‘Magnetic systems can be used as a basis of many present and future technologies’
Susmita Saha, Assistant Professor of Physics at Ashoka University, elaborates on her research that aims to address the understanding of and controlling magnetization (spin)-dynamics at Ultrafast Timescale
I remember as a child I used to hold a magnet in front of a television screen and wonder why the colours change and the picture get disrupted; this was the curiosity that prompted me to study Physics.
I completed my Ph.D. from S. N. Bose National Centre for Basic Science, India in 2016. Subsequently I moved to ETZ Zurich to pursue my post-doctoral research, during which I received ETH Zurich Post-Doctoral research fellowship award-2016, Funded by ETH Zurich and Marie Curie Action people COFUND Program. Then I moved to Uppsala University for my second postdoc. I received the prestigious Marie Sklodowska- Curie Fellowship in 2021. I have also received the SONATA grant as a principal investigator from the Polish science department. Machines have always fascinated me.
My current research is in the field of magnonics and spintronics. In particular, my goal is to address the understanding and controlling magnetization (spin)-dynamics at ultrafast timescale in case of ferromagnetic nanostructures. This research area is very active, competitive, and dynamic with key research outputs having applications in spintronics.
We have heard about electronics, where the charge of an electron is used to make devices. In the case of spintronics, we work with the spin of an electron to make devices. The material that is used is called ferromagnetic material e.g., Iron, Nickel, Cobalt. When a ferromagnetic material is disturbed, the disturbance propagates in the form of a spin wave. One can visualise it creating ripples when we throw a stone in still water.
The spin waves have the potential to transfer information. The quantization of spin waves is called magnon like the quantization of light waves is called photon. The research field is popularly known as magnonics. The ordered arrangement of atoms, ions or molecules forms a crystal structure. In the case of magnonic crystal, magnetic materials are arranged periodically in one, two or three dimensions and they form a magnonic crystal.
In general, the magnetization dynamics from femto to nanosecond time scale is studied. At nanosecond time scale, the precession of magnetization is observed in the form of spin waves. The wavelengths of spin waves are orders of magnitude shorter than those of light waves operating at the same frequency range, which makes magnonic crystals suitable candidates for nanoscale on chip microwave signal processing.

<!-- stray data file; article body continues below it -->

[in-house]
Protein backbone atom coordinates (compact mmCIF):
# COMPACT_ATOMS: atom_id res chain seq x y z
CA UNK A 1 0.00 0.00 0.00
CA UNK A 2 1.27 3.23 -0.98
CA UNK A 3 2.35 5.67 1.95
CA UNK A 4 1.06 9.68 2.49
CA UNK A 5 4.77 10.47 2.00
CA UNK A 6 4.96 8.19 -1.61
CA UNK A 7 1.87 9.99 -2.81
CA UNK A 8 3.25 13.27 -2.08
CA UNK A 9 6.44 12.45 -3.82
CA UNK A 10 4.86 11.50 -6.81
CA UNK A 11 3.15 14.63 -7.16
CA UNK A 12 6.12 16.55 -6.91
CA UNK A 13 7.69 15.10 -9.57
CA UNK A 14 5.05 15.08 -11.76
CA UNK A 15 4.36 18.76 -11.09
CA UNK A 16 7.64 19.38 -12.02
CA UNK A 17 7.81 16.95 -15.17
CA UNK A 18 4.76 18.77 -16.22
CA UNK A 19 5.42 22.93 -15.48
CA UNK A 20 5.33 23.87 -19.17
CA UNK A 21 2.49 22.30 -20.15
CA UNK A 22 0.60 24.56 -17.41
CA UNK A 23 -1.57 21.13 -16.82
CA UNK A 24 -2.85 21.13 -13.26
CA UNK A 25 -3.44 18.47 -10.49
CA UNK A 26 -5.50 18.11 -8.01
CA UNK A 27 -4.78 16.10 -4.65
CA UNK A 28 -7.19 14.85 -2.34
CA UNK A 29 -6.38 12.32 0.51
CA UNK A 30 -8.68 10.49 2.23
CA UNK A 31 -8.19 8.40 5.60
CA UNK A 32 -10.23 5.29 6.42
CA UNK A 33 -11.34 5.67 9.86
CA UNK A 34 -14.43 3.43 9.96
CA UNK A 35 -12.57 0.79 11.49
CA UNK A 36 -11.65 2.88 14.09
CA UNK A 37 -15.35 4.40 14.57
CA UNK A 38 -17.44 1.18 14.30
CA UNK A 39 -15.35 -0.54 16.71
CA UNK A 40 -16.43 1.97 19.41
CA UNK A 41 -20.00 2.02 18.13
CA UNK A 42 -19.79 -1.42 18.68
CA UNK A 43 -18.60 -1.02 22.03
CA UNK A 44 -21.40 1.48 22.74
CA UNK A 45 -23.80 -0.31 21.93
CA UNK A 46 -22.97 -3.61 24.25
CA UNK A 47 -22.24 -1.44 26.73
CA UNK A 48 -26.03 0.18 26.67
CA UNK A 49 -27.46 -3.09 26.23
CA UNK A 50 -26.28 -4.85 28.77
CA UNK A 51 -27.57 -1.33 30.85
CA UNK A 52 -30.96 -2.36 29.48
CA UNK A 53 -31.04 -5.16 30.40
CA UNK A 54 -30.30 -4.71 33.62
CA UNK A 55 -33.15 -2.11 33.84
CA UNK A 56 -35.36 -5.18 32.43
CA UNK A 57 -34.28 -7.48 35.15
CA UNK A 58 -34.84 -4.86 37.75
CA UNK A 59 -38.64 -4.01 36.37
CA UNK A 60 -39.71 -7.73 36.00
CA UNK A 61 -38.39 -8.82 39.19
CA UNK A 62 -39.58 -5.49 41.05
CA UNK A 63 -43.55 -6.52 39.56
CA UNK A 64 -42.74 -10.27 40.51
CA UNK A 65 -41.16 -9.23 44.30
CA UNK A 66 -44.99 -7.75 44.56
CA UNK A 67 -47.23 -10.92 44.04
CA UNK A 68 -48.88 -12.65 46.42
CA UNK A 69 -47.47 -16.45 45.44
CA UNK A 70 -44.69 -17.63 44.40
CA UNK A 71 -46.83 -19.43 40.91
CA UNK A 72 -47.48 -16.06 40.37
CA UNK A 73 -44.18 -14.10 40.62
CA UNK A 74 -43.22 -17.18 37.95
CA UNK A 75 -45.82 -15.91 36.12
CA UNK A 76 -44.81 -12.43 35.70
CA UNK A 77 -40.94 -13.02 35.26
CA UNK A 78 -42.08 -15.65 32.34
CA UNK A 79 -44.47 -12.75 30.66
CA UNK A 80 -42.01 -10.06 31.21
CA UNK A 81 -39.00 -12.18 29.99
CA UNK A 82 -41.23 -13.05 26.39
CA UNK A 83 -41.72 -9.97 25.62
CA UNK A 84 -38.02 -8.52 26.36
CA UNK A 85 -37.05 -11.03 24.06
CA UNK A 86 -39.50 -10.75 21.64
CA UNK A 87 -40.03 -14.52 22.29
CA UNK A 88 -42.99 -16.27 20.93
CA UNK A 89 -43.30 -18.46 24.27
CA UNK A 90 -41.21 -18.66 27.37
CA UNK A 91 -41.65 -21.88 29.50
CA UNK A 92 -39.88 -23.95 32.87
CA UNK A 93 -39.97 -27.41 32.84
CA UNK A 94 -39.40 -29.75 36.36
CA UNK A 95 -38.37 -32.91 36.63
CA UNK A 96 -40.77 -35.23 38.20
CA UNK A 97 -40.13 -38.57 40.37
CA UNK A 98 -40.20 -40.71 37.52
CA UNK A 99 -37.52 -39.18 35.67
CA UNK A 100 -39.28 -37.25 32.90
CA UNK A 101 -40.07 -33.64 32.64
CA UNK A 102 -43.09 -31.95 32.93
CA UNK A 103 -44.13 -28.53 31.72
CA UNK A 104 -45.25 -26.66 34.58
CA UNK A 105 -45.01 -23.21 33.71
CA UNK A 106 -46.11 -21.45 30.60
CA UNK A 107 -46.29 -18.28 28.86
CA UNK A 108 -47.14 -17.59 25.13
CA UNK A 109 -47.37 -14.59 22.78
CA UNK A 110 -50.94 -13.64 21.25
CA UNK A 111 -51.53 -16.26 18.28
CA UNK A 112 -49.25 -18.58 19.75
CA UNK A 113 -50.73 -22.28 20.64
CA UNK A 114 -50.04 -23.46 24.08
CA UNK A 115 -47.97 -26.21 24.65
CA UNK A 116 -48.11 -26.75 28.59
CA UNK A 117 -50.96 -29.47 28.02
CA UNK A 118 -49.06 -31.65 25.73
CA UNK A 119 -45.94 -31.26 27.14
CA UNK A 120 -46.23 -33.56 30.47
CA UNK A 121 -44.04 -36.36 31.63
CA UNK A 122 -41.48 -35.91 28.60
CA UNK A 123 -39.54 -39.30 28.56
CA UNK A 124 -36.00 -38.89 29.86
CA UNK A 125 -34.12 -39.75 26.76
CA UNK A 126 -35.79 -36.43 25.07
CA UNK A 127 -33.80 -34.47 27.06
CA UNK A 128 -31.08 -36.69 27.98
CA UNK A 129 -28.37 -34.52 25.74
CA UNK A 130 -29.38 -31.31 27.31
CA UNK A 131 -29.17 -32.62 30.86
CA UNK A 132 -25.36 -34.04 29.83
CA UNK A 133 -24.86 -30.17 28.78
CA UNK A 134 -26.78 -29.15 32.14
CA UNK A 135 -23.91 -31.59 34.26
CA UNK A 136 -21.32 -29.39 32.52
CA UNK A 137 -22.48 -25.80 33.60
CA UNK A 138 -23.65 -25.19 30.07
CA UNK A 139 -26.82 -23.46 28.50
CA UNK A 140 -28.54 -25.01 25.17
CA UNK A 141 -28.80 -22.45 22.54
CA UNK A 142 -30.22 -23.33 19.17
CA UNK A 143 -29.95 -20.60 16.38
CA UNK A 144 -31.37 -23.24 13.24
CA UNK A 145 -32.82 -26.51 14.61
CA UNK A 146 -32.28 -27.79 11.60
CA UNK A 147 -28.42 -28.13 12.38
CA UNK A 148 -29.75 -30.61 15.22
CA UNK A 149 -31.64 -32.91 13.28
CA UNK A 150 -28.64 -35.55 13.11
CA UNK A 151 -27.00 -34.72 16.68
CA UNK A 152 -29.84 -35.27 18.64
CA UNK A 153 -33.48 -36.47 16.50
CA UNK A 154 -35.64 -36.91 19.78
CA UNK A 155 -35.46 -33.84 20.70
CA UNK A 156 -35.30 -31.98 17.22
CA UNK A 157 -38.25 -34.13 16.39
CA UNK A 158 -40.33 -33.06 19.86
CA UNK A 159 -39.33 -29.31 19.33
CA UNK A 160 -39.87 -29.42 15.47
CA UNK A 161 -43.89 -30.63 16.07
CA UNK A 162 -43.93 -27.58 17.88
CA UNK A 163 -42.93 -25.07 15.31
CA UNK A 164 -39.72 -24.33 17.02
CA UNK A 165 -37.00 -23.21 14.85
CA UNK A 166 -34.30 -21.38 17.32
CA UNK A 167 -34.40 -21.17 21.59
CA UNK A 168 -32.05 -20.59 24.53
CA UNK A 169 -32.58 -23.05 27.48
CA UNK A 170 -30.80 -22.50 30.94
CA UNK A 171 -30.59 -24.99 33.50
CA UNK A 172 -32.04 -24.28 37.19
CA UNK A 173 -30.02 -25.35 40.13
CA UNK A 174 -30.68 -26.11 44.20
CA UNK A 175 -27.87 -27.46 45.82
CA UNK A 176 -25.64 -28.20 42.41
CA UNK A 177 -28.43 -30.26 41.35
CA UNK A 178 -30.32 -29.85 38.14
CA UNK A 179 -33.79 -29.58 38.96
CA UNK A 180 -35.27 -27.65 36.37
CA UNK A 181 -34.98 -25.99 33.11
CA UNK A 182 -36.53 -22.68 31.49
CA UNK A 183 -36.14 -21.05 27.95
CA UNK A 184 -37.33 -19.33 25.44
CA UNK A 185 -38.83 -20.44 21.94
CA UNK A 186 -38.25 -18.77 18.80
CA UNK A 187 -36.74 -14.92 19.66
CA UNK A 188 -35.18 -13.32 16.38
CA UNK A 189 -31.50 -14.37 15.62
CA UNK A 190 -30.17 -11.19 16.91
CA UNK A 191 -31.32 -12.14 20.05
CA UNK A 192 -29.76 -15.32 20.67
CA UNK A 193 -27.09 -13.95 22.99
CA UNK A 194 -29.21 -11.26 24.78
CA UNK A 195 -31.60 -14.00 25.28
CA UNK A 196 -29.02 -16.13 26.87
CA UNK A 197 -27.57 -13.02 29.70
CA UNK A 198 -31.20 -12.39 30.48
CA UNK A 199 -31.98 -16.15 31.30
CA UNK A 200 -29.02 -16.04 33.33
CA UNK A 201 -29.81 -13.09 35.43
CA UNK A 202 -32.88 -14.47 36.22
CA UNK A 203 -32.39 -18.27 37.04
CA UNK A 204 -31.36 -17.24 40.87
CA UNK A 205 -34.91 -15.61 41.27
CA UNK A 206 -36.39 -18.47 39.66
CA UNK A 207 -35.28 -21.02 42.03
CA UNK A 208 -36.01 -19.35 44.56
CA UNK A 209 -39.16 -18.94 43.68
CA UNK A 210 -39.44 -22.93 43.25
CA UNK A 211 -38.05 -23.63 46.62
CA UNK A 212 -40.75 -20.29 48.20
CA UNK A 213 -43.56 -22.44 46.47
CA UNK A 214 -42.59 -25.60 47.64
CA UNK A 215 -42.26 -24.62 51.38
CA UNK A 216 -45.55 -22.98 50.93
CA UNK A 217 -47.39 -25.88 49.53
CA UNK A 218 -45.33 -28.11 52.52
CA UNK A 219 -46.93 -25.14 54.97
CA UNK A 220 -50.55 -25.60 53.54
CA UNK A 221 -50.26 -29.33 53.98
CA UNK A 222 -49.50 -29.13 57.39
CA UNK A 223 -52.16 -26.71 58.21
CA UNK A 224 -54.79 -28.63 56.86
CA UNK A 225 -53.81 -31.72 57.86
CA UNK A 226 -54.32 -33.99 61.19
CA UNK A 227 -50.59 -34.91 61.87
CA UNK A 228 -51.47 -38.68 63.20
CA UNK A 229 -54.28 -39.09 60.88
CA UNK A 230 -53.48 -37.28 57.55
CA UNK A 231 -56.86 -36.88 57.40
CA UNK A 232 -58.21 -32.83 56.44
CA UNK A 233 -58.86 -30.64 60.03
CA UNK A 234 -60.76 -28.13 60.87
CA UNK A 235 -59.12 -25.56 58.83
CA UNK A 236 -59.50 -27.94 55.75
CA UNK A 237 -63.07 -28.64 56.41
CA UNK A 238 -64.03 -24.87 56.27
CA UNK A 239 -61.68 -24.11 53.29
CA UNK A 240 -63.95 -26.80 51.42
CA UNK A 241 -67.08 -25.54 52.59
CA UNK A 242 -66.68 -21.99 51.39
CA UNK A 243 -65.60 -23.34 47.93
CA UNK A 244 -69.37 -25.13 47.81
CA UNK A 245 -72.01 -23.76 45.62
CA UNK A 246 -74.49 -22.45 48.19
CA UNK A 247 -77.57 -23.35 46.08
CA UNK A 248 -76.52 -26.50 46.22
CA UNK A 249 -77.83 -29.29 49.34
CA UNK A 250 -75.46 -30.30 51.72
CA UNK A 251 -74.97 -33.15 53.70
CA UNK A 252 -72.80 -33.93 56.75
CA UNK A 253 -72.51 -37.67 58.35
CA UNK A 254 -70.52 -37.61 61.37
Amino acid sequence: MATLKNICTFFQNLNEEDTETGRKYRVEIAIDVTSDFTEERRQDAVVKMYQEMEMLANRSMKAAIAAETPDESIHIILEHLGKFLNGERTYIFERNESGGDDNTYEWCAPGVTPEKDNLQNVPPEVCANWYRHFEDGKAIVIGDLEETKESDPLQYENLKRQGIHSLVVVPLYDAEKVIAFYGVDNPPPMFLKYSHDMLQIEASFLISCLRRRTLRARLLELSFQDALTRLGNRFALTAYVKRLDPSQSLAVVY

I have studied the tunability of the spin waves by varying various physical and geometrical parameters such as shape, size, lattice arrangement and materials.
Magnetic materials play an important role in modern technology. They are key components of motors, generators, and transformers. Magnetic “bubble films” could be used for storing and manipulating information. Amorphous magnetic alloys attracted considerable attention for their use in the magnetic recording and data storage technology.
The immediate future of magnetic materials involves greater use of nanofabrication to engineer new properties and devices. Many of these new magnetic materials technologies will converge in the emerging field of spintronics, (magnonics) where spin (magnon)-dependent transport phenomena hold the potential to supplant semiconductors in some microelectronic applications. Magnetic systems have potential to be used as a basis of many present and future technologies including patterned magnetic media, magnetic random-access memory, magnetic logic devices and magnetic resonance imaging, racetrack memory etc.
Magnonic crystals are also a suitable candidate for nanoscale on chip microwave signal processing and nanomagnonic devices, including magnonic waveguides, filters, splitters, phase shifters, spin-wave emitters, and logic elements.
The research findings from my lab will have indirect applications in technology. Magnonics is relatively a new field of research and the bigger goal of this field is to substitute current electronic devices with the magnonic devices.
Ashoka University’s Liberal Arts and Sciences education enables critical thinking and complex problem solving, as research and teaching are totally integrated.
This article is extracted from an interview conducted by Dr Yukti Arora; edited by Saket Suman